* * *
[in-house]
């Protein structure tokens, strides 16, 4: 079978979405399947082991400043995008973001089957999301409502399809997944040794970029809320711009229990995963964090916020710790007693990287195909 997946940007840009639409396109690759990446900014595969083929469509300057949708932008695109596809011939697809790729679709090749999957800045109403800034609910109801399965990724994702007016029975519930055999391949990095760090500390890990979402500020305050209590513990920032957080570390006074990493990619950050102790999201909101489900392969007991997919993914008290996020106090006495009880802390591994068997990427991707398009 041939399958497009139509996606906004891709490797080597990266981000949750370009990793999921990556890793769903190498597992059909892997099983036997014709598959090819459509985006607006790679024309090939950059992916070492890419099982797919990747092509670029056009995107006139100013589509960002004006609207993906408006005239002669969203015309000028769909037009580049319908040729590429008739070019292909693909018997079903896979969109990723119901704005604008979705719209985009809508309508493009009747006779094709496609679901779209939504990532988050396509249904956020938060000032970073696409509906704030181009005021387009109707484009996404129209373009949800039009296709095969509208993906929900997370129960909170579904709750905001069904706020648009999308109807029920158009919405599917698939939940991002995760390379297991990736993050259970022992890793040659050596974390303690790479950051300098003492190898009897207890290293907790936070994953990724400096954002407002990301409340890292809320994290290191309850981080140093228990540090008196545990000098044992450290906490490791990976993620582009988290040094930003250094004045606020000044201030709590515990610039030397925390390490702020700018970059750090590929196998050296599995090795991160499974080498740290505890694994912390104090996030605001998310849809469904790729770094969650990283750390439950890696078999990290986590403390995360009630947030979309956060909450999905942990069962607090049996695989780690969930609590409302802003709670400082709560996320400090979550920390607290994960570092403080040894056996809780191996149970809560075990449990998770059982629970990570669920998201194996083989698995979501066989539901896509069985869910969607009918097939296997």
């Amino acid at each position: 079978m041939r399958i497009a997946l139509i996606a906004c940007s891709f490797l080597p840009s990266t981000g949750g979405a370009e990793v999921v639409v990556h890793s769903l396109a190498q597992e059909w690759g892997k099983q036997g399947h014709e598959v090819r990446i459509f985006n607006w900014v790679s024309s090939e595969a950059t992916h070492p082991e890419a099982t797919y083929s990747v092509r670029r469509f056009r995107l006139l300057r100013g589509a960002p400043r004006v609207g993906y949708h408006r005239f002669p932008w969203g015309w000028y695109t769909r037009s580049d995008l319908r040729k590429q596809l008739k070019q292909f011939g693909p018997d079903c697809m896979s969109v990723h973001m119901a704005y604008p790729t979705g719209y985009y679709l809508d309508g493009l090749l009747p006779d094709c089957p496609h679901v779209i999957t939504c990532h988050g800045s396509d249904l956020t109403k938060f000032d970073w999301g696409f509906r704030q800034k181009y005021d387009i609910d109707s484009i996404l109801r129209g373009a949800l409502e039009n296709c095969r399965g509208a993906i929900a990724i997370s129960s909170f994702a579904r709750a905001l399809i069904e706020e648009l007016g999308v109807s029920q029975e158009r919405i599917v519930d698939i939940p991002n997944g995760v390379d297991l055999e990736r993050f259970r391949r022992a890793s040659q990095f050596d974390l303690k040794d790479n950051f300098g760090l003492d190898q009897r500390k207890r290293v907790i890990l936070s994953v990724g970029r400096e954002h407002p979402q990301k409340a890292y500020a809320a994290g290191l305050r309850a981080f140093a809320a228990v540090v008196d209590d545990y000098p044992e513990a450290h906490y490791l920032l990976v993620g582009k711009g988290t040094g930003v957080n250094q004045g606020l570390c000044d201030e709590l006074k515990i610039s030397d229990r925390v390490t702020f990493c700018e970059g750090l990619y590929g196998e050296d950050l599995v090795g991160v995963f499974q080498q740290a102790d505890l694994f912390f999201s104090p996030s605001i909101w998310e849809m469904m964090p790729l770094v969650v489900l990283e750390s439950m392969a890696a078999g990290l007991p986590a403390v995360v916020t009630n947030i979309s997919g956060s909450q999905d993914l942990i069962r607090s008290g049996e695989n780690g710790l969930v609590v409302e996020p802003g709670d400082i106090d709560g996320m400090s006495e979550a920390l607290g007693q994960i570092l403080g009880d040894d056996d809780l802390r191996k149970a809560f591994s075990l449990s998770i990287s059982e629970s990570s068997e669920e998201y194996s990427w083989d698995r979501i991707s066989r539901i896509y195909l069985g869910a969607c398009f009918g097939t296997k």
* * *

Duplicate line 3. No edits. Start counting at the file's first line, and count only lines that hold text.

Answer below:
């Amino acid at each position: 079978m041939r399958i497009a997946l139509i996606a906004c940007s891709f490797l080597p840009s990266t981000g949750g979405a370009e990793v999921v639409v990556h890793s769903l396109a190498q597992e059909w690759g892997k099983q036997g399947h014709e598959v090819r990446i459509f985006n607006w900014v790679s024309s090939e595969a950059t992916h070492p082991e890419a099982t797919y083929s990747v092509r670029r469509f056009r995107l006139l300057r100013g589509a960002p400043r004006v609207g993906y949708h408006r005239f002669p932008w969203g015309w000028y695109t769909r037009s580049d995008l319908r040729k590429q596809l008739k070019q292909f011939g693909p018997d079903c697809m896979s969109v990723h973001m119901a704005y604008p790729t979705g719209y985009y679709l809508d309508g493009l090749l009747p006779d094709c089957p496609h679901v779209i999957t939504c990532h988050g800045s396509d249904l956020t109403k938060f000032d970073w999301g696409f509906r704030q800034k181009y005021d387009i609910d109707s484009i996404l109801r129209g373009a949800l409502e039009n296709c095969r399965g509208a993906i929900a990724i997370s129960s909170f994702a579904r709750a905001l399809i069904e706020e648009l007016g999308v109807s029920q029975e158009r919405i599917v519930d698939i939940p991002n997944g995760v390379d297991l055999e990736r993050f259970r391949r022992a890793s040659q990095f050596d974390l303690k040794d790479n950051f300098g760090l003492d190898q009897r500390k207890r290293v907790i890990l936070s994953v990724g970029r400096e954002h407002p979402q990301k409340a890292y500020a809320a994290g290191l305050r309850a981080f140093a809320a228990v540090v008196d209590d545990y000098p044992e513990a450290h906490y490791l920032l990976v993620g582009k711009g988290t040094g930003v957080n250094q004045g606020l570390c000044d201030e709590l006074k515990i610039s030397d229990r925390v390490t702020f990493c700018e970059g750090l990619y590929g196998e050296d950050l599995v090795g991160v995963f499974q080498q740290a102790d505890l694994f912390f999201s104090p996030s605001i909101w998310e849809m469904m964090p790729l770094v969650v489900l990283e750390s439950m392969a890696a078999g990290l007991p986590a403390v995360v916020t009630n947030i979309s997919g956060s909450q999905d993914l942990i069962r607090s008290g049996e695989n780690g710790l969930v609590v409302e996020p802003g709670d400082i106090d709560g996320m400090s006495e979550a920390l607290g007693q994960i570092l403080g009880d040894d056996d809780l802390r191996k149970a809560f591994s075990l449990s998770i990287s059982e629970s990570s068997e669920e998201y194996s990427w083989d698995r979501i991707s066989r539901i896509y195909l069985g869910a969607c398009f009918g097939t296997k």